The Comcast modem also has a stupid firmware bug where you can only configure Wi-Fi once before you have to reset it. I configured it for the same SSID and password that I used in the previous house, in order to allow our devices to connect without reconfiguring. While troubleshooting problems, I wanted to change the Wi-Fi channel. It wouldn’t let me change it (it complained that the password is invalid, even though I didn’t change it.) As it turns out, the Javascript on the web page was flat-out broken. If I reset the Wi-Fi configuration (going back to the factory settings, and then reconfigure everything, the changes would be accepted, but no subsequent changes. What an annoying bug. You would think somebody at Comcast or Arris would have tested this, but what do I know. I’m just a software developer with 20+ years experience and they are ... idiots who don’t test software before shipping it. *sigh*

Anyway, the first priority was to get connectivity to the basement. Since fishing an Ethernet wire two stories and three rooms over was out of the question due to all the drywall that would have to be cut and patched, I decided to buy a pair of powerline network adapters. These use the power lines in your home to transmit data. After investigating several different brands/models, I selected a pair of TP-LINK TL-PA511 adapters. These communicate with each other at up to 500Mbps over the power lines, they have Gigabit Ethernet interfaces and they are inexpensive (under $60 for the pair.)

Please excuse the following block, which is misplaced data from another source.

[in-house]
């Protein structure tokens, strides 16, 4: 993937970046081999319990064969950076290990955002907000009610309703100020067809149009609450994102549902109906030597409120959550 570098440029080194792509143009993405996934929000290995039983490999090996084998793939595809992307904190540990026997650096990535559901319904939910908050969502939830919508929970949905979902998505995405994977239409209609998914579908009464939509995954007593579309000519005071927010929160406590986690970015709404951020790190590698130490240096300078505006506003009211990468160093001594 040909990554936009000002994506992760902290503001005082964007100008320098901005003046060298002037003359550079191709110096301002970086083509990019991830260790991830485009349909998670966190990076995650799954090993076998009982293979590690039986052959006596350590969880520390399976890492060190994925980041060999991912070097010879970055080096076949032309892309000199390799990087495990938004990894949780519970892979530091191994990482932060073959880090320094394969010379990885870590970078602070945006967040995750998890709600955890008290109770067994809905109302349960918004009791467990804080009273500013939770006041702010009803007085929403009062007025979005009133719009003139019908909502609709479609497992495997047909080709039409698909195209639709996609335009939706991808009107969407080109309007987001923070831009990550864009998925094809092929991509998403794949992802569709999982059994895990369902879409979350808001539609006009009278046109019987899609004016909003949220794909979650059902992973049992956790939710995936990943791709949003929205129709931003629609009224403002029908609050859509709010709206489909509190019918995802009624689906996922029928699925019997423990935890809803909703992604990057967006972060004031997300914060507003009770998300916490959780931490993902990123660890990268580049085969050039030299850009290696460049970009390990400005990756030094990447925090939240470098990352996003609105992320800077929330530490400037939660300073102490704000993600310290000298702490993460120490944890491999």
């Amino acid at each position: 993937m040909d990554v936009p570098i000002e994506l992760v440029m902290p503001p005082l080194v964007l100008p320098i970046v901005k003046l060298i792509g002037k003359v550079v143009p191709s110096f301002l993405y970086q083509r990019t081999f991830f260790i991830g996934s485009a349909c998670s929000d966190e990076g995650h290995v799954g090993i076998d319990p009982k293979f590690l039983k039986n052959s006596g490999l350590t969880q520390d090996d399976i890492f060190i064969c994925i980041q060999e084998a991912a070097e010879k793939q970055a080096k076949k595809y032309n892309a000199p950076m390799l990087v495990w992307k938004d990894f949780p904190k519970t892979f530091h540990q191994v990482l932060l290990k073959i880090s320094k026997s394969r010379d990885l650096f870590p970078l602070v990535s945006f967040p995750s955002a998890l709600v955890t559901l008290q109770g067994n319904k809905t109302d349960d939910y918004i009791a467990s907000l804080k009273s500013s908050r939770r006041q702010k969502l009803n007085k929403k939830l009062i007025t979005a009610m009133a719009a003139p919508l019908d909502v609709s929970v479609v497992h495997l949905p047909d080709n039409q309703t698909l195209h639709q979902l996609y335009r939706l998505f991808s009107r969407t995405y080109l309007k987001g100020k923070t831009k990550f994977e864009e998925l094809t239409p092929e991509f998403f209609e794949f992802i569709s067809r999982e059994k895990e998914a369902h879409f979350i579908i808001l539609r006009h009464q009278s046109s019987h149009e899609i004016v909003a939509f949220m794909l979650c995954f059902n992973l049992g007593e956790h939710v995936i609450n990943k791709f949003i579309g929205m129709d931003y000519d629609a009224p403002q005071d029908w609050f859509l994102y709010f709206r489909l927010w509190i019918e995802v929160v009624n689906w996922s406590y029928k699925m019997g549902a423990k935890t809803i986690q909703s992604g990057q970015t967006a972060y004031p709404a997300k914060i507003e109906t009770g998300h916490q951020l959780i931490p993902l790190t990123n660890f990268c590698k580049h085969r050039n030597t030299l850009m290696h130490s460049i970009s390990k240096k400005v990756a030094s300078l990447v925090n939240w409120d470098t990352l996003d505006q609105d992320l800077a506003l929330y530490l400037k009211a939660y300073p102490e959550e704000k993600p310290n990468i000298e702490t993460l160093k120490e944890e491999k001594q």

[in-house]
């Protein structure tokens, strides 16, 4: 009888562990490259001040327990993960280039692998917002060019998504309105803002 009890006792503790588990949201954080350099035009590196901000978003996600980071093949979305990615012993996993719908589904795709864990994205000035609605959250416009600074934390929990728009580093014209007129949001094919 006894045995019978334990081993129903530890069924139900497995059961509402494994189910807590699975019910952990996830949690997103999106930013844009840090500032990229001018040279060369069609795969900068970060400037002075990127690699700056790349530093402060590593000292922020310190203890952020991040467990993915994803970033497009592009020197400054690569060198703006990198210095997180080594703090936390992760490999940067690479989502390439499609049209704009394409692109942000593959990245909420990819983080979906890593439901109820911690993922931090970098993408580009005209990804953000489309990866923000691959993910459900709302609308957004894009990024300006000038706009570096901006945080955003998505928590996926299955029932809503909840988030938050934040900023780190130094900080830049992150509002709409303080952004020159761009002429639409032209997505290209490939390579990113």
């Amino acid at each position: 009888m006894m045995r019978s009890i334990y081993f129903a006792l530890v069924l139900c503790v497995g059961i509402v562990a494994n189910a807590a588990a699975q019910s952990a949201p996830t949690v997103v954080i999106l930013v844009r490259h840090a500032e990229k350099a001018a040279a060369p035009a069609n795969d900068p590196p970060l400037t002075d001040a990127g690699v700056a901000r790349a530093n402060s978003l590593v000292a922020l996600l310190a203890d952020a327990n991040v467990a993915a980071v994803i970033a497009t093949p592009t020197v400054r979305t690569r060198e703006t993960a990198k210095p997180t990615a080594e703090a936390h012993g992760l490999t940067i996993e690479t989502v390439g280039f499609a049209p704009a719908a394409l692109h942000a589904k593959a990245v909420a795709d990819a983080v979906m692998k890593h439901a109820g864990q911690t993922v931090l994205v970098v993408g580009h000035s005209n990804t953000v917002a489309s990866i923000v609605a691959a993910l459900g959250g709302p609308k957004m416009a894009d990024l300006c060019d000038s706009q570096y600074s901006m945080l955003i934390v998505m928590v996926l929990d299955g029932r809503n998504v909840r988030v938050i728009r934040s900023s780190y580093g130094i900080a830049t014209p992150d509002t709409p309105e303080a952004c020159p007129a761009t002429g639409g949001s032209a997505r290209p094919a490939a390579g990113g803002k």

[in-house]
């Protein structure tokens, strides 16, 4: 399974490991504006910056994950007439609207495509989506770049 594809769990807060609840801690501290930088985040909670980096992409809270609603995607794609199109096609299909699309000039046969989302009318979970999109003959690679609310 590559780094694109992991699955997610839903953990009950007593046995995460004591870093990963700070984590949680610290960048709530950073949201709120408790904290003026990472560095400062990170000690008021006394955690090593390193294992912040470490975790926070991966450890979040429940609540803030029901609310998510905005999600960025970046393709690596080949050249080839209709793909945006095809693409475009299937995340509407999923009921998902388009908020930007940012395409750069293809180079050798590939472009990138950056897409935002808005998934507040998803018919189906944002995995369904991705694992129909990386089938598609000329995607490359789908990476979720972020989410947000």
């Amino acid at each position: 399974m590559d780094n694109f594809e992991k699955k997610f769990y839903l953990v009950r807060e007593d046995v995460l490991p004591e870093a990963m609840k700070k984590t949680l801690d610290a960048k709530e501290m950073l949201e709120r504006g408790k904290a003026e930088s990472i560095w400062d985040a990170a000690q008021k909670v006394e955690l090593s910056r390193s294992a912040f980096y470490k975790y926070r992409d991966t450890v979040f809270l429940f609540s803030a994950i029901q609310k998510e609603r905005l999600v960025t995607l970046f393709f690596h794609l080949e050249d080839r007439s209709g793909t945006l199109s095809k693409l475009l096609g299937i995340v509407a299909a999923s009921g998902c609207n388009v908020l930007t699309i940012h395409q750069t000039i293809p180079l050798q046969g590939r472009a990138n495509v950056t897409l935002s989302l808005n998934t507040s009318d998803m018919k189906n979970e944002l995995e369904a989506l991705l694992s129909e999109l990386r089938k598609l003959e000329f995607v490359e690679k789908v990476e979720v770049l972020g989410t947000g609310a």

Pairing the powerline adapters (to secure the network) was simple. Plug both in to outlets. Push the pairing button on one, then on the other. Wait a few minutes for the blinking lights to stop blinking and that’s it. I plugged one in to an outlet in my office, running an Ethernet wire from the adapter to the room’s Ethernet switch. I plugged the other into the basement’s media room, attaching its Ethernet port to my spare Wi-Fi access point (a Linksys EA2700 configured for bridge mode). Voilá! Lots of connectivity in the basement. And on the main floor. This Linksys router provided a much better signal than Comcast’s device. And now the Dish Hopper and my PS3 have internet access.